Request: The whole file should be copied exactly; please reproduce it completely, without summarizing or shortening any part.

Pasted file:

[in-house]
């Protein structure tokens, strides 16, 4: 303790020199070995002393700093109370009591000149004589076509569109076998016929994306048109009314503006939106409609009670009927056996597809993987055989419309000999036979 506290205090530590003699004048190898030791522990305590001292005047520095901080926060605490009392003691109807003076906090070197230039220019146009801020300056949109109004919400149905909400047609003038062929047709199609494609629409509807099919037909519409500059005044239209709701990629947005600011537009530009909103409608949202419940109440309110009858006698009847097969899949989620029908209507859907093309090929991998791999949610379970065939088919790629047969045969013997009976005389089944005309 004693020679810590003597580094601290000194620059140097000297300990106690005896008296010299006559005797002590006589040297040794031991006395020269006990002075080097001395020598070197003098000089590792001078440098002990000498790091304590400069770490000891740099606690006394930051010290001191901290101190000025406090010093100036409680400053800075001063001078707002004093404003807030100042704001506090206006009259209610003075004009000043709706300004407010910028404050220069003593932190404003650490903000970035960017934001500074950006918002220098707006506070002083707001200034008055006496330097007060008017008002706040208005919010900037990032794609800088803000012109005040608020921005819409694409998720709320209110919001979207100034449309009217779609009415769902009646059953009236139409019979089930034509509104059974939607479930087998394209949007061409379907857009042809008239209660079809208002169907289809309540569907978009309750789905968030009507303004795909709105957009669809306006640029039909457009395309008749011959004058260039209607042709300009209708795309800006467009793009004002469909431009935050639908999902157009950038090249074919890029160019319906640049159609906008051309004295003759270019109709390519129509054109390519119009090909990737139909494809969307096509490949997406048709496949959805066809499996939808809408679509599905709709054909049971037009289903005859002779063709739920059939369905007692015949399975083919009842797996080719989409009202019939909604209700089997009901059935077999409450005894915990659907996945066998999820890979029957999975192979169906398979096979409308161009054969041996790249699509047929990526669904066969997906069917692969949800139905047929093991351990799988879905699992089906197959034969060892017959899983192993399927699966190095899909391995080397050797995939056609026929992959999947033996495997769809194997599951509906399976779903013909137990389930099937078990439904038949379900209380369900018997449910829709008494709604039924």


[in-house]
């Protein structure tokens, strides 16, 4: 303790020199070995002393700093109370009591000149004589076509569109076998016929994306048109009314503006939106409609009670009927056996597809993987055989419309000999036979 506290205090530590003699004048190898030791522990305590001292005047520095901080926060605490009392003691109807003076906090070197230039220019146009801020300056949109109004919400149905909400047609003038062929047709199609494609629409509807099919037909519409500059005044239209709701990629947005600011537009530009909103409608949202419940109440309110009858006698009847097969899949989620029908209507859907093309090929991998791999949610379970065939088919790629047969045969013997009976005389089944005309 004693020679810590003597580094601290000194620059140097000297300990106690005896008296010299006559005797002590006589040297040794031991006395020269006990002075080097001395020598070197003098000089590792001078440098002990000498790091304590400069770490000891740099606690006394930051010290001191901290101190000025406090010093100036409680400053800075001063001078707002004093404003807030100042704001506090206006009259209610003075004009000043709706300004407010910028404050220069003593932190404003650490903000970035960017934001500074950006918002220098707006506070002083707001200034008055006496330097007060008017008002706040208005919010900037990032794609800088803000012109005040608020921005819409694409998720709320209110919001979207100034449309009217779609009415769902009646059953009236139409019979089930034509509104059974939607479930087998394209949007061409379907857009042809008239209660079809208002169907289809309540569907978009309750789905968030009507303004795909709105957009669809306006640029039909457009395309008749011959004058260039209607042709300009209708795309800006467009793009004002469909431009935050639908999902157009950038090249074919890029160019319906640049159609906008051309004295003759270019109709390519129509054109390519119009090909990737139909494809969307096509490949997406048709496949959805066809499996939808809408679509599905709709054909049971037009289903005859002779063709739920059939369905007692015949399975083919009842797996080719989409009202019939909604209700089997009901059935077999409450005894915990659907996945066998999820890979029957999975192979169906398979096979409308161009054969041996790249699509047929990526669904066969997906069917692969949800139905047929093991351990799988879905699992089906197959034969060892017959899983192993399927699966190095899909391995080397050797995939056609026929992959999947033996495997769809194997599951509906399976779903013909137990389930099937078990439904038949379900209380369900018997449910829709008494709604039924």